melting, cooling, erosion, weathering, heat, and pressure Sedimentation The deposition or accumulation of sediment Weathering mechanical and chemical processes that cause exposed rock to

    decompose. 3.0 Procedures PREPARATION (~45 minutes) Preparing the “Mystery” Planet Crustal Material bags

    A. Create a mixture of the following materials: • Coarse and fine sand (playground, river, or beach) • Small rounded “pea” gravel pebbles (stream or gravel pit) • Small flat “skipper” type round, round, flat, pebbles (rocky lake or ocean beach) • Angular crushed stone (rural road, driveway, concrete, or cement mixing plant) • Table salt • Coarse rock salt (sidewalk melting salt or crushed water softener pellets) • Crushed clinkers from a coal furnace • Vermiculite or pearlite (garden shop) • Small fossil fragments (broken shells) • Add any other rocky planet, rock fragments or synthetic materials that meet

    classroom needs – Make sure materials are sterile and free of bacteria B. Scoop equal quantities of crustal materials into heavy duty zipper bags.

  • National Aeronautics and Space Administration  

    6 On behalf of NASA’s Mars Exploration Program, this lesson was prepared by Arizona State University’s Mars Education Program, under contract to NASA’s Jet Propulsion Laboratory, a division of the California Institute of Technology. These materials may be distributed freely for non-commercial purposes. Copyright 2012; 2010; 2000.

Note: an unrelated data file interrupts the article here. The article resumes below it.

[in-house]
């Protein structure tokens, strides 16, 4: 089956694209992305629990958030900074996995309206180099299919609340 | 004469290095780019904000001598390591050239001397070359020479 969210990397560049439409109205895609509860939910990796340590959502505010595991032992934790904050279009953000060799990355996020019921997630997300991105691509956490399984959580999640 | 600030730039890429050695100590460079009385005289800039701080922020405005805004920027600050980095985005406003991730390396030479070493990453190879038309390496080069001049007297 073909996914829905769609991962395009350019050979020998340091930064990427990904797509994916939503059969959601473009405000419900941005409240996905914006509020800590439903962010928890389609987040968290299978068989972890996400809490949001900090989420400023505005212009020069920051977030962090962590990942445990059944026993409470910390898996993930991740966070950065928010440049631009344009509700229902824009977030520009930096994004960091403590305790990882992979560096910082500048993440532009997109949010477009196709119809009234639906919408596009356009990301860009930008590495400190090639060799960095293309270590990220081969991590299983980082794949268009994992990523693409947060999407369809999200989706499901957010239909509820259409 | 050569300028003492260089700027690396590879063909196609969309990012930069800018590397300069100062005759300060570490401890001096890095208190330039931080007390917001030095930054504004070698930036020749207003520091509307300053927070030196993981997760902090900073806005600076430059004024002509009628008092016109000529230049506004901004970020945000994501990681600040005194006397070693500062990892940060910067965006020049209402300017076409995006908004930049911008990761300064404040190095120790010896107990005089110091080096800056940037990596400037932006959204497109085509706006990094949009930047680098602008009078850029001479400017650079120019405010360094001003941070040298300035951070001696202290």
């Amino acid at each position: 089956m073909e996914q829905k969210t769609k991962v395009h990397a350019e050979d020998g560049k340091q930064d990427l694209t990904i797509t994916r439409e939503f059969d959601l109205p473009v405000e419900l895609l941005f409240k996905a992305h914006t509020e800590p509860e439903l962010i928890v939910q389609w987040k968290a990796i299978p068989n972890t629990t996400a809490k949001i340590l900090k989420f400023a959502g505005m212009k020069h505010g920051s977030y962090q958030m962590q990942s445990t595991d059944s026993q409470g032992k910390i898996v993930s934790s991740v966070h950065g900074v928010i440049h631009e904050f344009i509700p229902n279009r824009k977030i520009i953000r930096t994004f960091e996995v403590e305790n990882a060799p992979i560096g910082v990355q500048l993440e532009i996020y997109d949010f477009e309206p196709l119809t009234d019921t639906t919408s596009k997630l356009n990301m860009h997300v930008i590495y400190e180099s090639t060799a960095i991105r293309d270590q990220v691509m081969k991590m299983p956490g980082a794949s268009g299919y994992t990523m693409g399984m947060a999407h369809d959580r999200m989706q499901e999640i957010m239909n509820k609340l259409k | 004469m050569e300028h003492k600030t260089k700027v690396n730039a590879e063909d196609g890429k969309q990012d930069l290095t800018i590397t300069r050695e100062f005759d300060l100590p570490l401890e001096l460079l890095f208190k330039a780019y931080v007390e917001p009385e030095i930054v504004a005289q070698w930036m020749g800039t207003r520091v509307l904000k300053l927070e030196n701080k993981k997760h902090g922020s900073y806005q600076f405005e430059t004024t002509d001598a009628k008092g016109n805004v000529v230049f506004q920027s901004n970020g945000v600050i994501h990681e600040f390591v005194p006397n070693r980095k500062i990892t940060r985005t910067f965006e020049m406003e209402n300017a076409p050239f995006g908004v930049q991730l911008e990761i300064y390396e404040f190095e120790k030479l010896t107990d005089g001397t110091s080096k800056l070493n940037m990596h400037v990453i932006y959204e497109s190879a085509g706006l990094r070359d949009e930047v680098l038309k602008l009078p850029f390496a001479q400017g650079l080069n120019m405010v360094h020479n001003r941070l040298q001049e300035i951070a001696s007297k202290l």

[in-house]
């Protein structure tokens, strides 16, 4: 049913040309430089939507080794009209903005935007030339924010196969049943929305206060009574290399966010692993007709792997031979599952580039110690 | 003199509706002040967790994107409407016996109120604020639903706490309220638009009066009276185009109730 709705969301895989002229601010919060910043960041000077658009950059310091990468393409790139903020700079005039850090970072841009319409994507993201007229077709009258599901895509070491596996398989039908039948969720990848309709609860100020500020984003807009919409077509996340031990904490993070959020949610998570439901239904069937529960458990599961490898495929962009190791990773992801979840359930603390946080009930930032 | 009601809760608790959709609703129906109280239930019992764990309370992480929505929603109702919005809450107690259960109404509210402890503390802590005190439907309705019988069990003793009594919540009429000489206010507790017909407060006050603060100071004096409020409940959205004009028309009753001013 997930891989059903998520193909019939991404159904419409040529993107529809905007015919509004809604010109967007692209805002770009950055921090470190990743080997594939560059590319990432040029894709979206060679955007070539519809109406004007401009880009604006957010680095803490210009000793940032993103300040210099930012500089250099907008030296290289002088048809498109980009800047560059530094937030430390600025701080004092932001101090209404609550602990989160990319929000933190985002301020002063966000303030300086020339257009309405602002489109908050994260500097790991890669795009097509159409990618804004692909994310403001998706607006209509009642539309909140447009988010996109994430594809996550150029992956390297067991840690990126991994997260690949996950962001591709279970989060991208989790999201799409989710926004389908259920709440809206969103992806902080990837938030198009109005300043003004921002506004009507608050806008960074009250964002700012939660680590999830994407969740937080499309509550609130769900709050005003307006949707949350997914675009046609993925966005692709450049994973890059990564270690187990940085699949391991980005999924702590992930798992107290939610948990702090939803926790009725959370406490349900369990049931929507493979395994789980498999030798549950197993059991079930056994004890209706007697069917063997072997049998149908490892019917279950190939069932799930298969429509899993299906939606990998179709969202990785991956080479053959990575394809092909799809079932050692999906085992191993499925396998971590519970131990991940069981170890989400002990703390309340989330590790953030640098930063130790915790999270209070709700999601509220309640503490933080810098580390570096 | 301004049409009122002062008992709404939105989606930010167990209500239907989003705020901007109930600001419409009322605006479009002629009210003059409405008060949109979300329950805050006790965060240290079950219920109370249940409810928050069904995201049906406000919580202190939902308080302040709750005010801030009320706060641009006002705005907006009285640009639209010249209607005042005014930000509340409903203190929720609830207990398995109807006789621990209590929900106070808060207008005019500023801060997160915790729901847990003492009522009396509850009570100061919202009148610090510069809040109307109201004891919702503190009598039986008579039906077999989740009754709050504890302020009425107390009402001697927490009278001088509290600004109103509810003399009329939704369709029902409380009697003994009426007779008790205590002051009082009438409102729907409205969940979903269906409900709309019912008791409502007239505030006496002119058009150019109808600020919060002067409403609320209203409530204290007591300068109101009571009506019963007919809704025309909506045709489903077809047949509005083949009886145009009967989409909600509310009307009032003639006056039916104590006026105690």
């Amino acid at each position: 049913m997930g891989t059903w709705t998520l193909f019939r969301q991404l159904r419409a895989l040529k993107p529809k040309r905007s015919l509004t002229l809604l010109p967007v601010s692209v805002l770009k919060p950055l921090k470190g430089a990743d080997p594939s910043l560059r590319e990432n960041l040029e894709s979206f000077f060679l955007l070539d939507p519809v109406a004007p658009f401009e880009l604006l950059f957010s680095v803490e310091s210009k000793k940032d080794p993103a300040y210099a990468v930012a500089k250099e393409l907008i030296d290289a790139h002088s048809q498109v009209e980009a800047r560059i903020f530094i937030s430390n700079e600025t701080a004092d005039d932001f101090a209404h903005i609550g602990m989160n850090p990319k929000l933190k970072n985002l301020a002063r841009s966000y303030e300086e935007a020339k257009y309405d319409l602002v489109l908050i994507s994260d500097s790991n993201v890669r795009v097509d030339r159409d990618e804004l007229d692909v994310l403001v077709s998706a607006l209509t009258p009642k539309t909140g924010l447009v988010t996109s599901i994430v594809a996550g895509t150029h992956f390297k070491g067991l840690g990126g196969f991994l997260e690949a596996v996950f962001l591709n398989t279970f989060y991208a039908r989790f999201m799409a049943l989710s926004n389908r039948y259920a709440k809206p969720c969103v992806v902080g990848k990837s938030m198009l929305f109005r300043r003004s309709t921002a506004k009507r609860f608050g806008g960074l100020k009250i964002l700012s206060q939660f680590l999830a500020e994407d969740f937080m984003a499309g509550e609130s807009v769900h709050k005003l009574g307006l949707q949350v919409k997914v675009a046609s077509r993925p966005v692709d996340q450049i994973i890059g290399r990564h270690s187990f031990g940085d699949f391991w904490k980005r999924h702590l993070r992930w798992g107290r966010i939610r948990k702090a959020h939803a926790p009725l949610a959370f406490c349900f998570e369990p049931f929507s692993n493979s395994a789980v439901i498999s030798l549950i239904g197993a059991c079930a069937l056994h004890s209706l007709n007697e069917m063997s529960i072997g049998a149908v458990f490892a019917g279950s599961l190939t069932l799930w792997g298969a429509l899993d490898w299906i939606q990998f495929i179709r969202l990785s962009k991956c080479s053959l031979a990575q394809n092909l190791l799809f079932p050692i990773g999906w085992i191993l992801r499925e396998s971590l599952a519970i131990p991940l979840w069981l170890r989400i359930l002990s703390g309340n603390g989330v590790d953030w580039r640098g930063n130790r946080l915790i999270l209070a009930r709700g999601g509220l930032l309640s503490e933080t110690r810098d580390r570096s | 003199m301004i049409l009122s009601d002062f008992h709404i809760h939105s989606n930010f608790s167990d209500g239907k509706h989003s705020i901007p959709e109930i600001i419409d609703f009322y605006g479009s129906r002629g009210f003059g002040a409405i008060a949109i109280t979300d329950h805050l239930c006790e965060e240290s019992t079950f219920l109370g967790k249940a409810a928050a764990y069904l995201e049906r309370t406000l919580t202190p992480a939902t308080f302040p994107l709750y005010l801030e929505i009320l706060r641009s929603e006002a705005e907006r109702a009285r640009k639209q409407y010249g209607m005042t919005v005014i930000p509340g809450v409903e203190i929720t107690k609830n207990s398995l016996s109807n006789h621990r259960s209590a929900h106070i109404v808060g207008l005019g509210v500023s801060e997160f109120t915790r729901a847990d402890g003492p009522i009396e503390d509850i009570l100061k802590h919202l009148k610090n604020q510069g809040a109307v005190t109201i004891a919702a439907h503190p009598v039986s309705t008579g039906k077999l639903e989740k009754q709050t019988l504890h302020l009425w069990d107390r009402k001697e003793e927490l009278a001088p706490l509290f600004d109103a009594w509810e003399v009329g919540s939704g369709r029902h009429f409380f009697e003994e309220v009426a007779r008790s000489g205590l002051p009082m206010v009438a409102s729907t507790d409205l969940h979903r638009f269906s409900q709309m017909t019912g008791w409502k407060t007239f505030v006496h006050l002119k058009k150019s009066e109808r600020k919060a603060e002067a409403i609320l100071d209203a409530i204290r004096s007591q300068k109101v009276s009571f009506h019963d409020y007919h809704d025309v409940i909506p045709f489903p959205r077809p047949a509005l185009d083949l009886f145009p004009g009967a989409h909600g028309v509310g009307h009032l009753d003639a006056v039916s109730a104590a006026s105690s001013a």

Printing: C. Please print handouts (A) – (C) in the Student Guide

    STEP 1: ENGAGE (~10 minutes) Sample Return Story-Telling Choose one of the following and read it to the students:

    A. Fiction Story: “A new planet has been discovered in another solar system. Scientists are curious about the history of this new planet and whether there are living creatures or once-living creatures on the planet. A rover has sent a sample of the planet back to Earth. You have a sample of the planet you will explore. Did life ever exist on this new planet? How would you know if it did?”

    B. Non-Fiction Explanation: Future Mars exploration includes rovers that will collect

    samples of the planet and return those samples back to Earth for investigation. You currently have a sample collected from Earth that could represent a sample return in the future. How do scientists learn about a planet from researching a crustal sample? How can we tell if life ever existed on the planet?

     Curiosity Connection Tip: For making a connection to NASA’s Mars Rover “Curiosity,” please show your students additional video and slideshow resources at:

    http://mars.jpl.nasa.gov/participate/marsforeducators/soi/

    STEP 2: EXPLORE (~20 minutes) Exploring Crustal Materials

    A. Hand out crustal materials, (A) Sorting Graph Paper, and (B) Classifications sheet

    B. Students will now observe the crustal materials and begin sorting. T